Clinton Foundation Donors Found to be Clients of Controversial Swiss Bank [HSBC]
As US prosecutors consider filing criminal charges against UK-based HSBC for aiding tax evaders, several major donors to a Clinton-family foundation are revealed to have ties to the bank's controversial Swiss division.
The Bill, Hillary & Chelsea Clinton Foundation received $81 million from from various international donors who were clients of HSBC's Swiss division in Geneva, the Guardian reports.
Donors include the Canadian mining magnate Frank Giustra whose contributions total at least $50 million. Richard Caring, a British retail clothing magnate and club owner, donated $1 million to the Clintons' foundation in exchange for Bill Clinton's attendance at an opulent St. Petersburg gala.
REX #news: HSBC leaks reveals Bill Clinton was paid $1m by Richard Caring to attend a part in Russia in 2005 (Photo... fb.me/78Lfl4OM)
Caring came under scrutiny after it came to light that he had made a $3.4 million cash withdrawal from HSBC at one point. "I appreciate it was a large amount of money but I was put in that position at the time because the people I was dealing with did not want to use HSBC in a particular transaction," he later told the Daily Mail.
Seven of the HSBC accounts whose details were recently leaked to journalists matched records in a database released in 2008 by the Clintons' foundation in response to conflict-of-interest concerns raised during Hillary's presidential campaign. Under US law, foundations don't normally have to disclose the names of donors.
Representatives of both Giustra and Caring said their Swiss HSBC accounts complied with all applicable law, and neither has been accused of being part of the tax evasion scandal currently plaguing the world's second largest bank.
As Hillary Clinton is widely expected to enter the 2016 presidential race, her and her family's connections to such wealthy international mega-donors may not play well in a campaign likely to run up against debates about income inequality.
Biggest Leak in Banking History
The accusations swirling around HSBC only intensified over the weekend with the leaking of a massive trove of secret documents detailing more than 30,000 accounts that contained more than $120 billion over the years 2005-2007.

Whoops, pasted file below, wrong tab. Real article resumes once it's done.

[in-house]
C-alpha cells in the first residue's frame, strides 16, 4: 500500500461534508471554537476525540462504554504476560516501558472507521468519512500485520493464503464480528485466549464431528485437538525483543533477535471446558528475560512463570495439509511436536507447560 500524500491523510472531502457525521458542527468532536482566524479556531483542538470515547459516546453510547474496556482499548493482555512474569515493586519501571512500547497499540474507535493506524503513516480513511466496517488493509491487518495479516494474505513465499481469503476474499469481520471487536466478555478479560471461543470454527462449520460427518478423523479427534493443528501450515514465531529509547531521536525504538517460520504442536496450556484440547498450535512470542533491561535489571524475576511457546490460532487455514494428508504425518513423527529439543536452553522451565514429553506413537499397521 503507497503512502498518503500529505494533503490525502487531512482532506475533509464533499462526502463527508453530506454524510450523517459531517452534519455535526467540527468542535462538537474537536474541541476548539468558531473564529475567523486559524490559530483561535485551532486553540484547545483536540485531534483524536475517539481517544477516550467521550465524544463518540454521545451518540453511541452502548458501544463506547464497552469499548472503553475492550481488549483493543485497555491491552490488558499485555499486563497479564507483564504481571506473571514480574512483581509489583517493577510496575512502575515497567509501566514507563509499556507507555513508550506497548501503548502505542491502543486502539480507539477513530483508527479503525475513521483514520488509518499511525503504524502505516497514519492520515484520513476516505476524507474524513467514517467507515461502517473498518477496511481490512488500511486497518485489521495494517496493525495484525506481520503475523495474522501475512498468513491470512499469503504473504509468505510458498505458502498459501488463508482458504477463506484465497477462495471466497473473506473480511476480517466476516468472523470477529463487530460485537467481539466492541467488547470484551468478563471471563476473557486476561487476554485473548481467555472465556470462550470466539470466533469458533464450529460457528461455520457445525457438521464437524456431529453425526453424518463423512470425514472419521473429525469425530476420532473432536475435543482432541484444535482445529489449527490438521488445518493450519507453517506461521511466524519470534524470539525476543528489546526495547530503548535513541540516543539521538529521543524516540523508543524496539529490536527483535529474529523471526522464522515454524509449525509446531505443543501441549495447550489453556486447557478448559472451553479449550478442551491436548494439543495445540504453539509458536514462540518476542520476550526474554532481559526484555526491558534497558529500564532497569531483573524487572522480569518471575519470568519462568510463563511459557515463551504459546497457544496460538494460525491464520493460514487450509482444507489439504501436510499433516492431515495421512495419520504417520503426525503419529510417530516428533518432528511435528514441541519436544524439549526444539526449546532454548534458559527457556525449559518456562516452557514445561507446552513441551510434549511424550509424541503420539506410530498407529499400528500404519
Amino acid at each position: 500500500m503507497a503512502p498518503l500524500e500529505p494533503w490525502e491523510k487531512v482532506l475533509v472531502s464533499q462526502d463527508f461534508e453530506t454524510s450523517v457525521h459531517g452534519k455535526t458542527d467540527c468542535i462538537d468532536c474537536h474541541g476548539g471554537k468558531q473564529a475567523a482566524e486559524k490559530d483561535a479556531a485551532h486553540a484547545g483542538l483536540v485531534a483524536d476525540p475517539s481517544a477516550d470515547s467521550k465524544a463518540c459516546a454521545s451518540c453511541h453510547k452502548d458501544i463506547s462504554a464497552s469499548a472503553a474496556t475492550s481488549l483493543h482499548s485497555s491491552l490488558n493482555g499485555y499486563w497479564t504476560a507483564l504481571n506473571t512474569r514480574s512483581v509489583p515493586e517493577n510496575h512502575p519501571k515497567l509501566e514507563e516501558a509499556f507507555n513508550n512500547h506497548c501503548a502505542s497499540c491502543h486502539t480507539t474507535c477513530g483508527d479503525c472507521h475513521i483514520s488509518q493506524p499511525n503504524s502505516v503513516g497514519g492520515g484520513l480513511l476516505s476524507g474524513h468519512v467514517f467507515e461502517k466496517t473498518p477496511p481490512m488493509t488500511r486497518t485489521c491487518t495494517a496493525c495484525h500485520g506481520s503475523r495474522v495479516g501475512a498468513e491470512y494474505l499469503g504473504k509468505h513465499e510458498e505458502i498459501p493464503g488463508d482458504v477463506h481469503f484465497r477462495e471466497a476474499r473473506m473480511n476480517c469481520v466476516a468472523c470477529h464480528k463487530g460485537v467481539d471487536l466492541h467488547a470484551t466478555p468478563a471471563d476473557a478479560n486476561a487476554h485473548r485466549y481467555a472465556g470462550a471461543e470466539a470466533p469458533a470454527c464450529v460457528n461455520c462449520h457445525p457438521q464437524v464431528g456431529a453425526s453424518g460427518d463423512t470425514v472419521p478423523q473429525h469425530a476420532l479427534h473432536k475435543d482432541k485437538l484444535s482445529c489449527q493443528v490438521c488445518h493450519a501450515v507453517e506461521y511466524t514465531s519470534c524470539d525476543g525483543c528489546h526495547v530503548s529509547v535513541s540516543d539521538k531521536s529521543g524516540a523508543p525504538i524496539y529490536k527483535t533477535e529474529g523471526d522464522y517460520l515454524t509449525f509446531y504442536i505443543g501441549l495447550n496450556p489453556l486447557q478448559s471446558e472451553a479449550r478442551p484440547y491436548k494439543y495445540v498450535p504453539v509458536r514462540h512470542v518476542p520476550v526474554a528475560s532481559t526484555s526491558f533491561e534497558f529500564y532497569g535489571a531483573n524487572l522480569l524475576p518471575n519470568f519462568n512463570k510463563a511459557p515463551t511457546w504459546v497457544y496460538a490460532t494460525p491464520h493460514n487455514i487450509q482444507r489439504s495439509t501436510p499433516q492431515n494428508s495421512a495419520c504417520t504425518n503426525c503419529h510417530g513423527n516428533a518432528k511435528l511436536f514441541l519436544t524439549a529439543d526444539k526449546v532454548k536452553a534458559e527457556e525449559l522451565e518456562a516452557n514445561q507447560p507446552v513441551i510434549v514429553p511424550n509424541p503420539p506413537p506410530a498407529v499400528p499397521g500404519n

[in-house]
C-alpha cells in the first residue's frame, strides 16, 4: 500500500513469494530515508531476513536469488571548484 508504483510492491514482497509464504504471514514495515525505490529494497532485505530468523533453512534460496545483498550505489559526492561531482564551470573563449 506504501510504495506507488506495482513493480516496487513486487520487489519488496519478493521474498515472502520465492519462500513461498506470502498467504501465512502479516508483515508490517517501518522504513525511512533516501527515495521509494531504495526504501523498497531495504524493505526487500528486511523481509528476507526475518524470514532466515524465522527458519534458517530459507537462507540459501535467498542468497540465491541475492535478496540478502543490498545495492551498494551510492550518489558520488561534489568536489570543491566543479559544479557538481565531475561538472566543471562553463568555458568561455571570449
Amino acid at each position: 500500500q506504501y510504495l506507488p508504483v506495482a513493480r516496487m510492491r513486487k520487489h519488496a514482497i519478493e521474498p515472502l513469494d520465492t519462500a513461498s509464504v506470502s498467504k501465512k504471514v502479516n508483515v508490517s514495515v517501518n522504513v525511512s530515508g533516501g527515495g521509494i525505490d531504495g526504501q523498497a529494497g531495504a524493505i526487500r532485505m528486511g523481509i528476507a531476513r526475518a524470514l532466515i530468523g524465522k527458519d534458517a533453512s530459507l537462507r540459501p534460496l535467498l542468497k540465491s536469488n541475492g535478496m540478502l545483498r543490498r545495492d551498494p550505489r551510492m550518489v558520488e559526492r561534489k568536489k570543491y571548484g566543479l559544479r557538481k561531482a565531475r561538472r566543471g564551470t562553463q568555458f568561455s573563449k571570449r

A HSBC logo is pictured at a Swiss branch of the bank, in Geneva February 9, 2015 © REUTERS/ Pierre Albouy
The documents were leaked by bank employee Herve Falciani who downloaded them illegally before fleeing to France.
"Friends — let's say partners — gave me these data," Falciani told CBS' 60 minutes. "I'm not the only person in banking system that wants to raise alarm."
After the documents were released, HSBC admitted wrongdoing but said that it had reformed its practices and no longer violated banking regulations.
"Major regulatory reform is under way in numerous jurisdictions to ensure … that in the near future, an individual wishing to 'hide' assets from tax authorities will be unable to do so. HSBC fully welcomes and supports these reforms," HSBC said in a statement.
A traffic sign is seen in front of a branch office of HSBC bank at the Paradeplatz in Zurich February 9, 2015 © REUTERS/ Arnd Wiegmann
Bank, Already Fined, May Face Criminal Charges
HSBC has been under investigation by the US government for years, and in 2012 was fined $1.9 billion when it was found to have laundered money for Mexican drug cartels and violated US sanctions.
Though the secret documents are only just being published, the US Department of Justice received them in 2010 and has had an on-going investigation into the bank.
"The government comes down hard on individuals who break the law time after time, and it should do the same for large financial institutions," said Democratic senator Elizabeth Warren of Massachusetts on Tuesday.
The HSBC/Markit industrial production PMI for China added 0.2 percentage points up to 50.4 from the 50.2 in September.
© Sputnik/ Valeriy Melnikov
DoJ officials told the Guardian that the investigation has been "very active" but had no timeline as to when charges might be brought. They left the door open to pursuing charges not just against tax-evading clients, but bank executives as well. "It is certainly something that is under consideration."
HSCB is headquartered in London and has an international network of 6,200 offices in 74 countries, serving around 52 million customers.
HSBC Corporate Governance Corruption